There are ten possible ways for players to place Stars on the board, yet players only have six Stars each to place. Players can place a Star when they complete all six Upgrades, Deploy all four mechs, Build all four of buildings, Enlisting all four Recruits, placing all eight Workers, complete an Objective, reach the top of the Popularity track, reach the end of the Power track, and two Stars can be earned for winning Combat. How do players decide which six goals to shoot for and which four to ignore? That question forms the crux of Scythe, and that question is what makes the first play of the game feel so disjointed, but also what ultimately makes Scythe such a successful, fun experience.
If all things were equal, players would quickly find the most efficient path to victory, and effectively “solve” Scythe. Brilliantly, not only are Scythe’s five Factions unique, but each of the game’s five player mats are different from one another. While each Faction has a unique ability, and each Faction’s mech upgrades are somewhat different from the others, it’s the difference in the player mats that really ramp up the game’s replayability and make each play of the game feel different and fresh.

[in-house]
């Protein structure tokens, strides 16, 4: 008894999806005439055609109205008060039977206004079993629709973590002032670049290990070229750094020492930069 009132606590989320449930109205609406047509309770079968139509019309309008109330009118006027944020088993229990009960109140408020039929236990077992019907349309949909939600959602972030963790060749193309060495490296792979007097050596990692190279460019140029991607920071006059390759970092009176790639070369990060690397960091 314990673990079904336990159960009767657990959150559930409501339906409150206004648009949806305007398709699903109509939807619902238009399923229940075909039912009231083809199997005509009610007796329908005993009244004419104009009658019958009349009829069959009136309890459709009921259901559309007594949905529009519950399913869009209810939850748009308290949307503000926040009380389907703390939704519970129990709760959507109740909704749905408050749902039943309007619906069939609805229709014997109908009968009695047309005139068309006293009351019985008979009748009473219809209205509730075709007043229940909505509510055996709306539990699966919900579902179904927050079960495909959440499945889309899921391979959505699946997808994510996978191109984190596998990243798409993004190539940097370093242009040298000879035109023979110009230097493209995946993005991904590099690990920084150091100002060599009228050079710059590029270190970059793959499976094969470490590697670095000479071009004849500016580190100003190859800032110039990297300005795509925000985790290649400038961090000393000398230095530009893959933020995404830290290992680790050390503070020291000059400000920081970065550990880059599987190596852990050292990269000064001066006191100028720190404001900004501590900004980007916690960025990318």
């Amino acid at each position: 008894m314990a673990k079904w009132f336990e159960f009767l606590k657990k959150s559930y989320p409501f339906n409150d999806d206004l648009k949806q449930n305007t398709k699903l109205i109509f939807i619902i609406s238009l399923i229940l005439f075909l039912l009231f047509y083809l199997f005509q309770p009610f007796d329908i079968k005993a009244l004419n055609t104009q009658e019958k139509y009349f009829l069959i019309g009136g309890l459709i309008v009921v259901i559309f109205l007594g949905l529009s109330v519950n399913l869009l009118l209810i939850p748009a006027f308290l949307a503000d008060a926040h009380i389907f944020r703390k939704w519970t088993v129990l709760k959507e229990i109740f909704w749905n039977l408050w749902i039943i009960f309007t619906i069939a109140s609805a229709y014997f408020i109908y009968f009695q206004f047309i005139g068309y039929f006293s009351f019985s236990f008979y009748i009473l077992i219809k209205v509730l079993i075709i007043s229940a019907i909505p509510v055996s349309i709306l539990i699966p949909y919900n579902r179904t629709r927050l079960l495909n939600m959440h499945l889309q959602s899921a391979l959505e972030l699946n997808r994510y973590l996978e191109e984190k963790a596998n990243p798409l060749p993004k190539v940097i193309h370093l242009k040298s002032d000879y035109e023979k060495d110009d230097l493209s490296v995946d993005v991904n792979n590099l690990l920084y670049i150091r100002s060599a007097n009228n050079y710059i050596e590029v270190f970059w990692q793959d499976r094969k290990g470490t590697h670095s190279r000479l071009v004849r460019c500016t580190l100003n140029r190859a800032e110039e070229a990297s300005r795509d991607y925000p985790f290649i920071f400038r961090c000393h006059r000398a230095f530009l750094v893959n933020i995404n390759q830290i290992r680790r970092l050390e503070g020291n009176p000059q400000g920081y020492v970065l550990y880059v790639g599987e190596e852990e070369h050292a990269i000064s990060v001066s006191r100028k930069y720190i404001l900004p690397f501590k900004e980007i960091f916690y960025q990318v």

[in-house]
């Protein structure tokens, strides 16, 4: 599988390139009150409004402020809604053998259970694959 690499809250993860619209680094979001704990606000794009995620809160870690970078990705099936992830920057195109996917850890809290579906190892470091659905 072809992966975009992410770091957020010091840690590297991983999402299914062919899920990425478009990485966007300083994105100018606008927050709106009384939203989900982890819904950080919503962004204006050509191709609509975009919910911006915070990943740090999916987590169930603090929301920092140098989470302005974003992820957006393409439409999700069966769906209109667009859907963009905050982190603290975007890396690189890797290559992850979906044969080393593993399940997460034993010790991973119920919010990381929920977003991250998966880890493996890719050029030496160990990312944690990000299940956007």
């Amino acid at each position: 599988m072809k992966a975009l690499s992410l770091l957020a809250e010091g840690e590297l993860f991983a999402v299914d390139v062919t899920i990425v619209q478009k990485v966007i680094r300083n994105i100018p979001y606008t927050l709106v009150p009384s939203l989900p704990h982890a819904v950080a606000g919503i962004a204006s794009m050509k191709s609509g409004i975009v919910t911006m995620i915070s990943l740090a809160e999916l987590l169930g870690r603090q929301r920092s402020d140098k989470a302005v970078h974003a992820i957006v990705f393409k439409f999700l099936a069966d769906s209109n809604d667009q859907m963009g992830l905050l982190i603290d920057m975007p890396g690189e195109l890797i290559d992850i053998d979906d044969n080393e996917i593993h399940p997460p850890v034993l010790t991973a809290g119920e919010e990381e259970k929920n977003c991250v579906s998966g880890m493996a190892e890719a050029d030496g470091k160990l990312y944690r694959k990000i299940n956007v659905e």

In addition to determining the starting Popularity and number of Coins for each player, each player mat has the same set of top-row and bottom-row actions, but, the order of the top-row actions is different, as are the rewards for the bottom-row actions. Each player mat is separated into four sections, with each section containing one top-row and one bottom-row action. Because of the different layouts, as well as the different costs and rewards of the bottom-row actions, some player mats are more suitable for different strategies than others are, especially when paired with certain Factions. That doesn’t mean players can’t just do what they want, but certain actions will be more lucrative, or easier to take, if players play to the strengths of their particular player mat layout. This means that, in order to “solve” Scythe, or to even experience the game in every way, players would need to know the best course of action to take across all 25 different faction/player mat combos, which adds a significant amount of life and replayability to the game.